Why are two or three witnesses needed in Deuteronomy 17:6 and 19:15?

In the book of Deuteronomy, Moses outlines God’s plan for Israel’s spiritual and community life. Deuteronomy 17:2–13 focuses on Israel’s judicial process, putting systems in place to deal fairly and respectfully with those accused of crimes. One such procedure was to require two or three witnesses for a criminal conviction: “You must not convict anyone of a crime on the testimony of only one witness. The facts of the case must be established by the testimony of two or three witnesses” (Deuteronomy 19:15, NLT; see also Numbers 35:30).

One aspect of worshipping the Lord is understanding that His laws are given to safeguard His people, not as punishments. God established rules of justice to prevent unfair, arbitrary, erroneous, or dishonest treatment of an individual. These judicial requirements are known as procedural due process and substantive due process.

Israelites who broke the law, committing evil in the eyes of the Lord, were subject to harsh penalties, but not without careful investigation by leaders of the community. A person had to be proven guilty of a crime through examination and due process before a penalty could be served. Under no circumstances could a matter deserving of the death penalty be decided on the testimony of a single witness: “On the testimony of two or three witnesses a person is to be put to death, but no one is to be put to death on the testimony of only one witness” (Deuteronomy 17:6).

The law requiring two or three witnesses comes into play in 1 Kings 21, when Queen Jezebel hatched a wicked plot to steal a vineyard for her husband, King Ahab. She declared a holiday and invited Naboth, the owner of the vineyard, to sit in a place of honor. All the time behind the scenes, she was orchestrating Naboth’s demise: “Seat two scoundrels opposite him,” she instructed the city leaders, “and have them bring charges that [Naboth] has cursed both God and the king. Then take him out and stone him to death” (1 Kings 21:10). Her murder of Naboth had all the appearances of due process—she made sure there were two witnesses against him, just as the law specified. Jezebel’s trampling of the law—while pretending to honor it—shows the depth of her corruption.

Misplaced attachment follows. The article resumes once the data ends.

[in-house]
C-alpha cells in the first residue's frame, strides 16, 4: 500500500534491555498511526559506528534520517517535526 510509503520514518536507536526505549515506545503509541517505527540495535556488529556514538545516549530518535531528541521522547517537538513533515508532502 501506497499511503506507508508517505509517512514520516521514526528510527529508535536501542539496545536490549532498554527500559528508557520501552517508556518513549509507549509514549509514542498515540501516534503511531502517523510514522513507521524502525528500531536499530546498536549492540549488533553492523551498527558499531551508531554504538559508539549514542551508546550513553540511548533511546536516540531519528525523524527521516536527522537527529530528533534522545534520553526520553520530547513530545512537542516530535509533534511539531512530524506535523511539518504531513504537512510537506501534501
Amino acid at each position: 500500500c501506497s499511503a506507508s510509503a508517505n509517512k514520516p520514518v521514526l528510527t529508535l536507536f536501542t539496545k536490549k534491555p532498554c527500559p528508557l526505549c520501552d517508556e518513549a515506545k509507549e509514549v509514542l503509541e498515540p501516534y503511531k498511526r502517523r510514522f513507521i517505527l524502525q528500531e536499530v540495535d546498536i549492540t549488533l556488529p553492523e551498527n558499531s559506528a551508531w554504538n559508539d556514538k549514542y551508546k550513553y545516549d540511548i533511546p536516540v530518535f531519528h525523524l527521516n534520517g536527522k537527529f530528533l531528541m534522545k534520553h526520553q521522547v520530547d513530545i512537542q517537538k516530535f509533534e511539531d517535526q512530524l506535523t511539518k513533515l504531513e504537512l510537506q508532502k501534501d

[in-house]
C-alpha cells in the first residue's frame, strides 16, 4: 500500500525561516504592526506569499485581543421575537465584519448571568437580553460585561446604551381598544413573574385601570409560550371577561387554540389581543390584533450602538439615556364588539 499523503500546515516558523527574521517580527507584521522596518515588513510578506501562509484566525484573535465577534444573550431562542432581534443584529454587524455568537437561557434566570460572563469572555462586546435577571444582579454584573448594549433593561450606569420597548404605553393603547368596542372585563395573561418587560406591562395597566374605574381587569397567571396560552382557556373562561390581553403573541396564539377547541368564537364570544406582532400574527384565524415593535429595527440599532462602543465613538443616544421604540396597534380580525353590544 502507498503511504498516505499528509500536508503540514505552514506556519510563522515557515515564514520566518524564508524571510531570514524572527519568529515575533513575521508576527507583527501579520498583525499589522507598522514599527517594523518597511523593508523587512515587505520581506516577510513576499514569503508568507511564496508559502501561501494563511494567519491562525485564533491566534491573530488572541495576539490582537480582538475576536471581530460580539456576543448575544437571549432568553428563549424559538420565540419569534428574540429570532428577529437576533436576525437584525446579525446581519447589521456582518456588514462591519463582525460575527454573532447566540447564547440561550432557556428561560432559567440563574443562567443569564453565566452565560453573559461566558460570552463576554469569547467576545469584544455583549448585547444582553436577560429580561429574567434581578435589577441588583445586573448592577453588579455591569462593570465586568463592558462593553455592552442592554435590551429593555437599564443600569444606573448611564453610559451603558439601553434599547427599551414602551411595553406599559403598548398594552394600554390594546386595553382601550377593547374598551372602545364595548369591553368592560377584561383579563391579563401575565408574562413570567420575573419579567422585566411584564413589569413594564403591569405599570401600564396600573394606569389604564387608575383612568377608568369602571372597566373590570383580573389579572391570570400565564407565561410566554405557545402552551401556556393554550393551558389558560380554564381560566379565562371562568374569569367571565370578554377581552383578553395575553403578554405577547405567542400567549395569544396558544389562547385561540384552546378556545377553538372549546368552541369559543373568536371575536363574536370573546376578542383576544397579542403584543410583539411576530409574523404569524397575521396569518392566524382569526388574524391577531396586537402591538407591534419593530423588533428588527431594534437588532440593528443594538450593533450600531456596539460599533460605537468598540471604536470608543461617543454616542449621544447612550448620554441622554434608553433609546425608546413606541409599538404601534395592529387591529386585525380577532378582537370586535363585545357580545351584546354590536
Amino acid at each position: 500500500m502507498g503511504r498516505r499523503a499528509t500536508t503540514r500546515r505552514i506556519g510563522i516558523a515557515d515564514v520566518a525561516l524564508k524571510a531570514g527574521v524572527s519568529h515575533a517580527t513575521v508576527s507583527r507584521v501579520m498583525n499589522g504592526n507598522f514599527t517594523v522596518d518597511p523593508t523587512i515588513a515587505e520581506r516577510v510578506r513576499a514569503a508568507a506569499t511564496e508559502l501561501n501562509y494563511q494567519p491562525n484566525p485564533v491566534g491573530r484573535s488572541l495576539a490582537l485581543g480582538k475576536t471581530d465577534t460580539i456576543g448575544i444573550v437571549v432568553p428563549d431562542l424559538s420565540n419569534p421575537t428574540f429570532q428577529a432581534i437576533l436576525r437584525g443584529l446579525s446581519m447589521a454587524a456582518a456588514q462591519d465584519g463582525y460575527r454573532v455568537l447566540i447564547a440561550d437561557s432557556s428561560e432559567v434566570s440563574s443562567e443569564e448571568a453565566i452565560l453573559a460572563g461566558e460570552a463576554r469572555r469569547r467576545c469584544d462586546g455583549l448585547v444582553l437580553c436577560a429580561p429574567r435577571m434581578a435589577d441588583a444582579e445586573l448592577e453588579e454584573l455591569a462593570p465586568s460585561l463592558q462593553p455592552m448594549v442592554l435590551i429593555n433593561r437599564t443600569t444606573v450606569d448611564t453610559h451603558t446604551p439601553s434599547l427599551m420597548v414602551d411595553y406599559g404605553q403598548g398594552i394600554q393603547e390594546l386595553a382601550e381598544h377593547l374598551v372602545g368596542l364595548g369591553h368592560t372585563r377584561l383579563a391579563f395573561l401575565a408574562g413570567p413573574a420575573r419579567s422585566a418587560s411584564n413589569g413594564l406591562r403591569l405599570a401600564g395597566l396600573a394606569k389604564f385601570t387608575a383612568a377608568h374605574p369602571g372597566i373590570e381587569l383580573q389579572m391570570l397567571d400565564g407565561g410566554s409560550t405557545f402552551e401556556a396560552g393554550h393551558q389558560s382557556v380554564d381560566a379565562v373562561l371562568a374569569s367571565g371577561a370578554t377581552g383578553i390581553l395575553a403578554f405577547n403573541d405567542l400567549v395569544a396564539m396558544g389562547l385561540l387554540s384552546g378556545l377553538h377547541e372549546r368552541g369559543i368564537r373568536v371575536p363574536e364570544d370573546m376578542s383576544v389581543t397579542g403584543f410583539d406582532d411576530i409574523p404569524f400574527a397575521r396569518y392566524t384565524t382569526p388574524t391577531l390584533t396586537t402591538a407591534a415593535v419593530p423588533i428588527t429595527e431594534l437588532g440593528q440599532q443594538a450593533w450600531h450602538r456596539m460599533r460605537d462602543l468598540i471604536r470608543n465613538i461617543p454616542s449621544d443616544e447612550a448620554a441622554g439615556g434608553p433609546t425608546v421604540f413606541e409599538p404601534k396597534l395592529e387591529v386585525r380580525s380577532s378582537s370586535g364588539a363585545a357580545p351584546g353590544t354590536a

A single party might be able to get away with falsely accusing someone of a crime, but it is much harder for multiple witnesses to conspire to pervert justice. Also, one person could mistakenly misinterpret an act as criminal, but it is far less likely for two or three witnesses to all get it wrong. For this reason, the law required that allegations be evidenced and attested to by no less than two eyewitnesses.

An additional safeguard against falsely convicting someone of a crime was that the witnesses themselves were responsible for initiating the penalty: “The hands of the witnesses must be the first in putting that person to death, and then the hands of all the people. You must purge the evil from among you” (Deuteronomy 17:7). The whole community joined in administering justice, attesting to the corporate character of the covenant family. Evil, crime, and its punishment impacted the entire fellowship. If one Israelite sinned against God, all were liable in one way or another. It was in everyone’s best interest to remove evil from their midst.

God’s primary purpose for implementing judicial procedures was to maintain purity in the covenant community. But another clear intention was to bring about repentance and restoration for the criminal. God’s nature is one of compassion and mercy. He forgives rebellion and sin, but He does not excuse the guilty (Exodus 34:6–7).

The principle of more than one witness recurs in the New Testament. Jewish law recognized that the truth or validity of someone’s claims had to be established by two or three witnesses (John 8:17; Matthew 18:16; 2 Corinthians 13:1). In the church, an accusation against an elder or leader requires two or three witnesses before action is taken (1 Timothy 5:19).

As Jesus went about ministering, the religious leaders questioned the truth of His claims. In His own defense, Christ submitted not two or three witnesses but five: John the Baptist, His own miracles, the Father, the Scriptures, and Moses (John 5:31–47).

“The law of the Lord is perfect, refreshing the soul” (Psalm 19:7). Part of the perfection of God’s law is seen in its preservation of justice and the protections it afforded to those accused of crimes.

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